- An EGC may use the confidential submission process for an "A/B" or "Exxon Capital" registration statement filed on Form S-4 or F-4, provided it has not yet completed its IPO. Note that certain other EGC benefits, notably the ability to use scaled disclosure, do not apply to these registration statements.
- In registration statements that require the presentation of the ratio of earnings to fixed charges, an EGC does not need to provide this ratio for periods before the earliest period for which it provides selected financial data.
- An EGC must provide three years of audited financial statements in its Form 10-K or 20-F (unless it is a smaller reporting company). The SEC notes that this should not result in an EGC having to provide audited financials for periods earlier than those presented in its IPO registration statement.
- If an EGC discovers a material error and restates its financials during the confidential submission process, it must still include the restatement disclosures in its financial statements until they are updated for its next annual period.
- IFRS requires first-time adopters and issuers retroactively applying an accounting policy to provide three statements of financial position (effectively, balance sheets looking back three years). An EGC that is required under IFRS to prepare these three statements of financial position must include them in its registration statement notwithstanding that it otherwise only has to include two years of audited financials.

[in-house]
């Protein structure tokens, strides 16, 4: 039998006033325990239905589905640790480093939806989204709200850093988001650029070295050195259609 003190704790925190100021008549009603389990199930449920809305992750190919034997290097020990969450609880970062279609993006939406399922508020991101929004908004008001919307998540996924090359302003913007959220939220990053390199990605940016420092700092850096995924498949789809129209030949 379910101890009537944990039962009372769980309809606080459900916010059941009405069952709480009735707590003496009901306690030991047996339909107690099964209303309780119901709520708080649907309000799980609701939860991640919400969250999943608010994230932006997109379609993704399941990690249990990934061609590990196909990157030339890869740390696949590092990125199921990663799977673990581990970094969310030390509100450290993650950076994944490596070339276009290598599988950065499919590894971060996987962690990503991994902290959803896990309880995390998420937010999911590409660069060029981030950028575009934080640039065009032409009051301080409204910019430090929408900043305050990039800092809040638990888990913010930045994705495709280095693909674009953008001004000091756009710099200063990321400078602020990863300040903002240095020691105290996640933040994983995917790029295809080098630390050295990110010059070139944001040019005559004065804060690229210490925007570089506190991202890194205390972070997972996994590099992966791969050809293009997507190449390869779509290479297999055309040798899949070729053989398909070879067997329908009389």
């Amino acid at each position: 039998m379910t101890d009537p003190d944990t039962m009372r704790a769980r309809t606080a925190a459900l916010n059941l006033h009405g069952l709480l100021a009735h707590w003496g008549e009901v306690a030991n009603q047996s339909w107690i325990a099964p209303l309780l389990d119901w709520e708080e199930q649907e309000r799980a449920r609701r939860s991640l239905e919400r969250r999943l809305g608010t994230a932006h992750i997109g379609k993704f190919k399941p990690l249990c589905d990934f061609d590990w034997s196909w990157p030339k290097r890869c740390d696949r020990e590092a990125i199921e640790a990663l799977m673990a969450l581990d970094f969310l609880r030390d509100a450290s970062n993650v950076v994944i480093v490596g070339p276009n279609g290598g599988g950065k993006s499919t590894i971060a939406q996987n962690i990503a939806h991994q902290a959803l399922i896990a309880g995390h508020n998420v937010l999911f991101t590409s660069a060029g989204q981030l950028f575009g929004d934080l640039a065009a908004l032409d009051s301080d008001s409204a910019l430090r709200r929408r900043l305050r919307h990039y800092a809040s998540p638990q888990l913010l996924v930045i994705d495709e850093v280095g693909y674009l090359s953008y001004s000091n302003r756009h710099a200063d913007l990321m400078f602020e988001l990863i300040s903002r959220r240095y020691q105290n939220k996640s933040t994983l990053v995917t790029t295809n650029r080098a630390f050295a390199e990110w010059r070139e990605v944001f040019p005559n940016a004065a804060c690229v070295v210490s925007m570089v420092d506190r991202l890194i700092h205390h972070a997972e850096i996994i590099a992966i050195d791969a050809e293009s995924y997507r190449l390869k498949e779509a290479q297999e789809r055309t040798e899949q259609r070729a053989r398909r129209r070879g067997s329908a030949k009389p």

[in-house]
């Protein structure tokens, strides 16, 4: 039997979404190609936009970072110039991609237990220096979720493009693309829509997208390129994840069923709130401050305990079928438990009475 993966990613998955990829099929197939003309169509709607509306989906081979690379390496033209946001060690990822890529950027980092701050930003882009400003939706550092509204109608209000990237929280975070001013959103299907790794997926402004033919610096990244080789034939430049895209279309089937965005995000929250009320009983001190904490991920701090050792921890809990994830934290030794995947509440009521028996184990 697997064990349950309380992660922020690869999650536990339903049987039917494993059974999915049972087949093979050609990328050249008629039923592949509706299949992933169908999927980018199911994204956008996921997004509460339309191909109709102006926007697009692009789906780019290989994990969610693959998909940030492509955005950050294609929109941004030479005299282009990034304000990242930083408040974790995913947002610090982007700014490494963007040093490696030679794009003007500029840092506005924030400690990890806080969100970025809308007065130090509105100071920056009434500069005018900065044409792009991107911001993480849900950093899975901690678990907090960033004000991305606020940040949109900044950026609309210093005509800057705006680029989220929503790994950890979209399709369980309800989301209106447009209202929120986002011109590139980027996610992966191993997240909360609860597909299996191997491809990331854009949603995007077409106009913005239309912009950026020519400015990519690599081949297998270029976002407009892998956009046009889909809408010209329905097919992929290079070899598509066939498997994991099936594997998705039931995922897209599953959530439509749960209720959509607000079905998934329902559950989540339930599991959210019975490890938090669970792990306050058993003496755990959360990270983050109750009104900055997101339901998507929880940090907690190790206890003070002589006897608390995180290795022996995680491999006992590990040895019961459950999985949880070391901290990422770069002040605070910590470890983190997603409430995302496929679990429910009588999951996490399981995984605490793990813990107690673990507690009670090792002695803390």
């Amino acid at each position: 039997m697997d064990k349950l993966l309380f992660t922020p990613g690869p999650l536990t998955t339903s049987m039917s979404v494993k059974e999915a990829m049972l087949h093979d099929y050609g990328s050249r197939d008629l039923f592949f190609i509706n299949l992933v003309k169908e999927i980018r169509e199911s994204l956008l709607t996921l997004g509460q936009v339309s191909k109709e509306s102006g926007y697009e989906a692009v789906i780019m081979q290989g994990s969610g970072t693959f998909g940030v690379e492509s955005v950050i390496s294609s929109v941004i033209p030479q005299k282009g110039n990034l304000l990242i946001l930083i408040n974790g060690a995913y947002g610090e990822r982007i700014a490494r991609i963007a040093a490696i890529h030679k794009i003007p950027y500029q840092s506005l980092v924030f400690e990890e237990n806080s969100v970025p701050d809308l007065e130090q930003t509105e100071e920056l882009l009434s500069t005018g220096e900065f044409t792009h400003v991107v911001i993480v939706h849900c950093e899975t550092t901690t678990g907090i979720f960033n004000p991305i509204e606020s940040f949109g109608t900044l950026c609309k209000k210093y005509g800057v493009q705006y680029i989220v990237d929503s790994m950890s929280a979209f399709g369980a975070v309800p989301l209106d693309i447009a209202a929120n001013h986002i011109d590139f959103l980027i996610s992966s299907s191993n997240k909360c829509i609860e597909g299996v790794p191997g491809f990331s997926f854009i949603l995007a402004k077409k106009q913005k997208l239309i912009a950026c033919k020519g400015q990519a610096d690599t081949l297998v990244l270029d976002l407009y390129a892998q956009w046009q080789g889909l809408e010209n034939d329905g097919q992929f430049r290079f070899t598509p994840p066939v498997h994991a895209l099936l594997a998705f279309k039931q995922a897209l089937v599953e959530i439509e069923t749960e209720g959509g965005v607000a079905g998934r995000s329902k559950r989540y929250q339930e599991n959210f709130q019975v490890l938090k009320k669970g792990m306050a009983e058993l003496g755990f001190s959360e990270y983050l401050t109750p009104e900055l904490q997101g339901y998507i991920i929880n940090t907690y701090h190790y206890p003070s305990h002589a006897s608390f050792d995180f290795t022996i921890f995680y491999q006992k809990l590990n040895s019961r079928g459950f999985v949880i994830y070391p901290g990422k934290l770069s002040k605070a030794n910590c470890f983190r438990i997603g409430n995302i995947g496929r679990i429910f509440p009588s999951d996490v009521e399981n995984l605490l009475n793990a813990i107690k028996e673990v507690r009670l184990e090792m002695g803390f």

- In preparing its MD&A, an EGC that is not a smaller reporting company may not avail itself of the relief offered to smaller reporting companies, other than the ability to prepare only two years of MD&A if it also only provides two years of audited financial information. As a practical matter, this means an EGC still has to prepare a contractual obligations table.
New or Revised Accounting Standards
- EGCs can enjoy an extended transition period before complying with "new or revised" financial accounting standards. The FAQs defines these to be any update issued by the Financial Accounting Standards Board to its Auditing Standards Codification after April 5, 2012. The SEC has been asking EGCs conducting IPOs to state affirmatively whether they intend to take advantage of the extended compliance period.
- Foreign private issuers that provide a US GAAP reconciliation can take advantage of the extended transition period when preparing those reconciliations.
- EGCs must comply with financial accounting standards that exclude "non-public entities" from their scope.
- Foreign private issuers that are EGCs may not apply any non-US accounting standards limited to use by non-public entities. Similarly, they may not report under IFRS for Small and Medium Sized Entities.
- An EGC that elects to adopt the extended transition period for compliance with new or revised accounting standards may change that election and begin complying with those standards prior to the termination of its EGC status. However, it has to make this election with regard to all such standards, and the election is irrevocable.
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© 2012 White & Case LLP